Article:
A closeup of a marijuana plant grown at a Denver cultivation facility in March 2014. (Seth McConnell, Denver Post file)

Colorado issues first state-level holds on marijuana due to pesticides

Updated Feb. 19, 2016 at 5:44 p.m.

Colorado marijuana regulators announced Friday they have put a large but undisclosed number of plants and products on hold from two cultivation facilities in Colorado Springs over concerns they were treated with unapproved pesticides.

The health-and-safety advisory by the state’s Marijuana Enforcement Division is the first use of an executive order issued in November by Gov. John Hickenlooper declaring pesticide-laden pot a “public safety risk.”

Though Denver health officials have issued several recalls and health advisories about pesticide-tainted pot, this is the first similar move by state officials.

Plants from Dr. Releaf Inc. and High Mountain Medz were placed on administrative hold pending an investigation, the division said.

High Mountain operates as Levity Wellness.

Each location has plants and products that include dozens of strains of marijuana grown since at least August 2015, officials said.

It’s unclear how much of the affected marijuana has been sold and ingested, officials said.

Neither business could be immediately reached for comment.

MED investigators were alerted to the pesticide problem by Colorado Department of Agriculture inspectors, officials said.

Officials said the inspectors had identified the presence of myclobutanil on plants from each location. Myclobutanil is a powerful fungicide that, when heated, converts to a potentially hazardous form of hydrogen cyanide.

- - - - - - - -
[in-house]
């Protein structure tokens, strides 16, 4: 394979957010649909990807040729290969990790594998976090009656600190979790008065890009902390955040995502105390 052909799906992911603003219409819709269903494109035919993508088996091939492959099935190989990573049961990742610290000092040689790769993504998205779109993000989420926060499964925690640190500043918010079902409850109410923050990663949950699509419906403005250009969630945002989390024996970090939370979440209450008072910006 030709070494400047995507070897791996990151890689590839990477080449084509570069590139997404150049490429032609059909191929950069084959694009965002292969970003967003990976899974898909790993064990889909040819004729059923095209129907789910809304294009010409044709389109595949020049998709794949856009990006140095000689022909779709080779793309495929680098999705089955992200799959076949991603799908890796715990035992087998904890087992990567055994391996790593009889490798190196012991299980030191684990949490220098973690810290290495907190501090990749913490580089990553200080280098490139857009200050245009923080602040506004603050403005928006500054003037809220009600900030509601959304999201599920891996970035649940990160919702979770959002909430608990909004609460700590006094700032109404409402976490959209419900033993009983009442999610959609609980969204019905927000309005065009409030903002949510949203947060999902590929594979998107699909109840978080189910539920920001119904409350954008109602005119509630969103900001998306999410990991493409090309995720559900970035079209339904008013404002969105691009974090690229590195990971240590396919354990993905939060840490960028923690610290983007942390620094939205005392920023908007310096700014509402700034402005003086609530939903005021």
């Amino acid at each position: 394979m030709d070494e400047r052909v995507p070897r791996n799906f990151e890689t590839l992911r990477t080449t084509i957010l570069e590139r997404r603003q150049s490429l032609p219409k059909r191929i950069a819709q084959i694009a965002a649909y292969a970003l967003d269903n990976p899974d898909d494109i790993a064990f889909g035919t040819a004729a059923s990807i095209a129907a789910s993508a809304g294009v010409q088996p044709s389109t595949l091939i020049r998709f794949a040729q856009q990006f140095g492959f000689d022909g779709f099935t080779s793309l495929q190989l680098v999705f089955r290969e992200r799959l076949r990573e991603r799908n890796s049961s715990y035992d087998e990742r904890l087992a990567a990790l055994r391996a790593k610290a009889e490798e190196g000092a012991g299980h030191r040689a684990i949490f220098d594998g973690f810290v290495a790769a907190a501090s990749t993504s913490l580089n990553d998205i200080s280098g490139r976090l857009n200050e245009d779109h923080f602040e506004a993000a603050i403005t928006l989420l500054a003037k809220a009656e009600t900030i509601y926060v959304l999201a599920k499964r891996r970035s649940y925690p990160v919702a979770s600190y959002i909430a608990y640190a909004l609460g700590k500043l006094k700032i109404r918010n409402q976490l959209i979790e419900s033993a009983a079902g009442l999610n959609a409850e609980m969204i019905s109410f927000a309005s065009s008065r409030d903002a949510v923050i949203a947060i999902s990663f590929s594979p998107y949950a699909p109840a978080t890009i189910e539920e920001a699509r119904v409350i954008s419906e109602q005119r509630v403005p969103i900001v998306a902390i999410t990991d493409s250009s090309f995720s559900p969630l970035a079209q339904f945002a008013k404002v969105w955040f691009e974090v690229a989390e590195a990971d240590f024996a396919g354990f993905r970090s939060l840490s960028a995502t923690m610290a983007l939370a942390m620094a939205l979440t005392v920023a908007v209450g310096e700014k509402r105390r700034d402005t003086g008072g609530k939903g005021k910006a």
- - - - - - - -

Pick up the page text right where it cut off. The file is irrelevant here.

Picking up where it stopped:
“We want to ensure we’ve been very thorough about the underlying circumstances and the use of the pesticides, and that we’ve identified all the product that’s been affected by this,” said Lewis Koski, deputy senior director for the Colorado Department of Revenue’s enforcement division.

He said the agency will decide whether the licenseeswould face disciplinary action.

“The Department of Revenue, Department of Agriculture and Department of Public Health and Environment have been working tirelessly to enact the governor’s executive order,” said Andrew Freedman, Hickenlooper’s director of marijuana policy. “Over time, we anticipate that compliance rates will improve and these instances will become less prevalent.”

Consumers who have product from these businesses are advised to return it to the place of purchase, revenue department spokeswoman Lynn Granger said.

Unlike Denver, which has released pot it held over pesticide concerns when trace levels dropped below those allowed on other food products, Hickenlooper’s order requires the destruction of any pot found to have been treated with unapproved pesticides.

Most destructions, Koski said, occur voluntarily, though none has happened as a result of pesticide enforcement.

Hickenlooper’s order came after months of wrangling over how to handle pesticides on pot, which has no legal use under the federal laws that govern pesticides.

Agriculture officials have limited those pesticides whose label would not prevent their use on marijuana, while warning that it’s unclear what pesticides are safe since no reliable testing has ever been done.

Marijuana is a unique crop because it can be smoked or ingested by other means. Most pesticides are tested for safety using ingestion methods specific to the crop.

But federal law still deems marijuana a dangerous and illegal drug, precluding any pesticide testing.

David Migoya: 303-954-1506, dmigoya@denverpost.com or @davidmigoya

This story was first published on DenverPost.com